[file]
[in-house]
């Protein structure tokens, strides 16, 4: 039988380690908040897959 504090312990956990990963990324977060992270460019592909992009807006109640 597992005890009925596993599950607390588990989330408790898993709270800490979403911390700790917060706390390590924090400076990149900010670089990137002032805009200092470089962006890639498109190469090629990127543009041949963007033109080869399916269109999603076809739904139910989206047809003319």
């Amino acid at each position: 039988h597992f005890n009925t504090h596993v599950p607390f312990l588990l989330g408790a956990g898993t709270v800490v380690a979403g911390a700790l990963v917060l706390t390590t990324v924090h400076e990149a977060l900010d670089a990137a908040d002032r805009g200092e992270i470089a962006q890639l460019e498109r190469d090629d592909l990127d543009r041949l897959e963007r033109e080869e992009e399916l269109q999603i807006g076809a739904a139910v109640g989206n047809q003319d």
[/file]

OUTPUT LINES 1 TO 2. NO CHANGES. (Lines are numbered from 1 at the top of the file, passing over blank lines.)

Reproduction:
[in-house]
């Protein structure tokens, strides 16, 4: 039988380690908040897959 504090312990956990990963990324977060992270460019592909992009807006109640 597992005890009925596993599950607390588990989330408790898993709270800490979403911390700790917060706390390590924090400076990149900010670089990137002032805009200092470089962006890639498109190469090629990127543009041949963007033109080869399916269109999603076809739904139910989206047809003319």